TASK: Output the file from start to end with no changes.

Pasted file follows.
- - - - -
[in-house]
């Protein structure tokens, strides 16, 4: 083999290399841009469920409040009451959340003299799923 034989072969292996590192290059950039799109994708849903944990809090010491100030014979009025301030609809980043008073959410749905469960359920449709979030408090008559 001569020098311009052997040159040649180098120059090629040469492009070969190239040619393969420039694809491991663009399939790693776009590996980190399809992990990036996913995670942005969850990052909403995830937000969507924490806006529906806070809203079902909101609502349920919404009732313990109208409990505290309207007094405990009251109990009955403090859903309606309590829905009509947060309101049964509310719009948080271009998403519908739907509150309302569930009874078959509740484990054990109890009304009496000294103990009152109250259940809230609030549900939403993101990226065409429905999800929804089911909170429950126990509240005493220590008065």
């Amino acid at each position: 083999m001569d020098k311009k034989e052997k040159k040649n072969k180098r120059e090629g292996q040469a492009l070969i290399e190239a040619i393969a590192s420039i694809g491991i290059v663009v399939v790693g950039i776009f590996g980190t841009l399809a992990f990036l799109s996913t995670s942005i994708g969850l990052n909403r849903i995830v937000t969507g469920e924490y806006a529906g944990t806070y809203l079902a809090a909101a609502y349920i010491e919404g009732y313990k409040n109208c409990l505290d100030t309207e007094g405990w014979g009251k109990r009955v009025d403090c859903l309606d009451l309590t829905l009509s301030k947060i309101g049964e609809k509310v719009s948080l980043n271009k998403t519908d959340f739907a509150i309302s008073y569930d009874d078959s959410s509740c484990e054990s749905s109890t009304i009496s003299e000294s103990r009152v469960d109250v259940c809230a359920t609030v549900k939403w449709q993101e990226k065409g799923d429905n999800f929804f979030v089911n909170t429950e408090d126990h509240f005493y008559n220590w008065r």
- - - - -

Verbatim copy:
[in-house]
């Protein structure tokens, strides 16, 4: 083999290399841009469920409040009451959340003299799923 034989072969292996590192290059950039799109994708849903944990809090010491100030014979009025301030609809980043008073959410749905469960359920449709979030408090008559 001569020098311009052997040159040649180098120059090629040469492009070969190239040619393969420039694809491991663009399939790693776009590996980190399809992990990036996913995670942005969850990052909403995830937000969507924490806006529906806070809203079902909101609502349920919404009732313990109208409990505290309207007094405990009251109990009955403090859903309606309590829905009509947060309101049964509310719009948080271009998403519908739907509150309302569930009874078959509740484990054990109890009304009496000294103990009152109250259940809230609030549900939403993101990226065409429905999800929804089911909170429950126990509240005493220590008065």
């Amino acid at each position: 083999m001569d020098k311009k034989e052997k040159k040649n072969k180098r120059e090629g292996q040469a492009l070969i290399e190239a040619i393969a590192s420039i694809g491991i290059v663009v399939v790693g950039i776009f590996g980190t841009l399809a992990f990036l799109s996913t995670s942005i994708g969850l990052n909403r849903i995830v937000t969507g469920e924490y806006a529906g944990t806070y809203l079902a809090a909101a609502y349920i010491e919404g009732y313990k409040n109208c409990l505290d100030t309207e007094g405990w014979g009251k109990r009955v009025d403090c859903l309606d009451l309590t829905l009509s301030k947060i309101g049964e609809k509310v719009s948080l980043n271009k998403t519908d959340f739907a509150i309302s008073y569930d009874d078959s959410s509740c484990e054990s749905s109890t009304i009496s003299e000294s103990r009152v469960d109250v259940c809230a359920t609030v549900k939403w449709q993101e990226k065409g799923d429905n999800f929804f979030v089911n909170t429950e408090d126990h509240f005493y008559n220590w008065r």